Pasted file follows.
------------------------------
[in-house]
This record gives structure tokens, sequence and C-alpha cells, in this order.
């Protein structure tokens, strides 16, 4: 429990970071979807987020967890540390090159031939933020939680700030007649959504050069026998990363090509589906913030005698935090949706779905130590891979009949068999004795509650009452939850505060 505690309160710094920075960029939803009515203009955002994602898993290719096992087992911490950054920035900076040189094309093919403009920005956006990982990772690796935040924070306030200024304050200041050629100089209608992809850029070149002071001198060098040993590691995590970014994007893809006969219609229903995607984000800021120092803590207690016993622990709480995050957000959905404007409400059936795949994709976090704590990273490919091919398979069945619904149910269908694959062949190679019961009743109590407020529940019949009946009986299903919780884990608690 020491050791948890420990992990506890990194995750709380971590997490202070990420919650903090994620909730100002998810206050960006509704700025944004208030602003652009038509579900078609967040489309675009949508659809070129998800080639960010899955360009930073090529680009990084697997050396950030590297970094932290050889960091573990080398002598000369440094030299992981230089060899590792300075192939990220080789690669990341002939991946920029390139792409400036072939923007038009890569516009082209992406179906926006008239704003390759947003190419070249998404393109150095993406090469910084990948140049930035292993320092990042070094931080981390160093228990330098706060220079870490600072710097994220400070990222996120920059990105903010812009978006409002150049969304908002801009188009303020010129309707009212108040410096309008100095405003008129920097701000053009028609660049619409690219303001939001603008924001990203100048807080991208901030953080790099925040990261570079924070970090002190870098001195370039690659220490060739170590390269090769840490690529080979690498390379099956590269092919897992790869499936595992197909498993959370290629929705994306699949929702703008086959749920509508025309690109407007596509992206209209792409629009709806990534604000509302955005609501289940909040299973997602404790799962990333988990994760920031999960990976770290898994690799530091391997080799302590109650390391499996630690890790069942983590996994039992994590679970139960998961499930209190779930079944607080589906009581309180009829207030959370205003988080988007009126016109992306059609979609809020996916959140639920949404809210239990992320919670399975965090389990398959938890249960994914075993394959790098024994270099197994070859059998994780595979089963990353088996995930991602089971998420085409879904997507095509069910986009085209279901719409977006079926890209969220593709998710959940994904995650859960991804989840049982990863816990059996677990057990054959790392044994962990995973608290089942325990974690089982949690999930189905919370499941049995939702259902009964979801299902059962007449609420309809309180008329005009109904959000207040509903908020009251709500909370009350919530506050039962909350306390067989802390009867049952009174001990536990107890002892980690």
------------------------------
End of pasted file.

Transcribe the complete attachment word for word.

[in-house]
This record gives structure tokens, sequence and C-alpha cells, in this order.
């Protein structure tokens, strides 16, 4: 429990970071979807987020967890540390090159031939933020939680700030007649959504050069026998990363090509589906913030005698935090949706779905130590891979009949068999004795509650009452939850505060 505690309160710094920075960029939803009515203009955002994602898993290719096992087992911490950054920035900076040189094309093919403009920005956006990982990772690796935040924070306030200024304050200041050629100089209608992809850029070149002071001198060098040993590691995590970014994007893809006969219609229903995607984000800021120092803590207690016993622990709480995050957000959905404007409400059936795949994709976090704590990273490919091919398979069945619904149910269908694959062949190679019961009743109590407020529940019949009946009986299903919780884990608690 020491050791948890420990992990506890990194995750709380971590997490202070990420919650903090994620909730100002998810206050960006509704700025944004208030602003652009038509579900078609967040489309675009949508659809070129998800080639960010899955360009930073090529680009990084697997050396950030590297970094932290050889960091573990080398002598000369440094030299992981230089060899590792300075192939990220080789690669990341002939991946920029390139792409400036072939923007038009890569516009082209992406179906926006008239704003390759947003190419070249998404393109150095993406090469910084990948140049930035292993320092990042070094931080981390160093228990330098706060220079870490600072710097994220400070990222996120920059990105903010812009978006409002150049969304908002801009188009303020010129309707009212108040410096309008100095405003008129920097701000053009028609660049619409690219303001939001603008924001990203100048807080991208901030953080790099925040990261570079924070970090002190870098001195370039690659220490060739170590390269090769840490690529080979690498390379099956590269092919897992790869499936595992197909498993959370290629929705994306699949929702703008086959749920509508025309690109407007596509992206209209792409629009709806990534604000509302955005609501289940909040299973997602404790799962990333988990994760920031999960990976770290898994690799530091391997080799302590109650390391499996630690890790069942983590996994039992994590679970139960998961499930209190779930079944607080589906009581309180009829207030959370205003988080988007009126016109992306059609979609809020996916959140639920949404809210239990992320919670399975965090389990398959938890249960994914075993394959790098024994270099197994070859059998994780595979089963990353088996995930991602089971998420085409879904997507095509069910986009085209279901719409977006079926890209969220593709998710959940994904995650859960991804989840049982990863816990059996677990057990054959790392044994962990995973608290089942325990974690089982949690999930189905919370499941049995939702259902009964979801299902059962007449609420309809309180008329005009109904959000207040509903908020009251709500909370009350919530506050039962909350306390067989802390009867049952009174001990536990107890002892980690």